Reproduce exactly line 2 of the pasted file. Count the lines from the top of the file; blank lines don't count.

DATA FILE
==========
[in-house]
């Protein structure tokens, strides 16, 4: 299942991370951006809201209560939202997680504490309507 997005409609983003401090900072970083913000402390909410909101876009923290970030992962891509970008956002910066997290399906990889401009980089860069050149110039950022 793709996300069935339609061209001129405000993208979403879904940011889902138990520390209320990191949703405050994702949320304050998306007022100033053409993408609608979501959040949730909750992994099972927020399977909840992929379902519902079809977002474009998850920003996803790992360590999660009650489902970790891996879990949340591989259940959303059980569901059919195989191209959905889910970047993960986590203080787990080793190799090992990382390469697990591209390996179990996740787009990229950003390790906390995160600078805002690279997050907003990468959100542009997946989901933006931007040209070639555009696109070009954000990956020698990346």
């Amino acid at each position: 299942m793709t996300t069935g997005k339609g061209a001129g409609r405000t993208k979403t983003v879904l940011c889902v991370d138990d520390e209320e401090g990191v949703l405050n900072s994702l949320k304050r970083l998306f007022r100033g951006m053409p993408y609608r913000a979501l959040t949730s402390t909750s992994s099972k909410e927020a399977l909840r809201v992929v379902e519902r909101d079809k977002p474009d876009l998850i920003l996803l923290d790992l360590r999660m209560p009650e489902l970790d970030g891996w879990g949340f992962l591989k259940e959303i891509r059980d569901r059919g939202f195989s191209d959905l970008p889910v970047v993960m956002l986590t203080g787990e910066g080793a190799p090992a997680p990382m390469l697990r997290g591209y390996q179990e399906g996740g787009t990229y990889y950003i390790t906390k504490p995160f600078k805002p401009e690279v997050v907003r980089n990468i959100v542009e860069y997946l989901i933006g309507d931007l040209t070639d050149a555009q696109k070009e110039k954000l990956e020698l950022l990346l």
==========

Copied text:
């Protein structure tokens, strides 16, 4: 299942991370951006809201209560939202997680504490309507 997005409609983003401090900072970083913000402390909410909101876009923290970030992962891509970008956002910066997290399906990889401009980089860069050149110039950022 793709996300069935339609061209001129405000993208979403879904940011889902138990520390209320990191949703405050994702949320304050998306007022100033053409993408609608979501959040949730909750992994099972927020399977909840992929379902519902079809977002474009998850920003996803790992360590999660009650489902970790891996879990949340591989259940959303059980569901059919195989191209959905889910970047993960986590203080787990080793190799090992990382390469697990591209390996179990996740787009990229950003390790906390995160600078805002690279997050907003990468959100542009997946989901933006931007040209070639555009696109070009954000990956020698990346």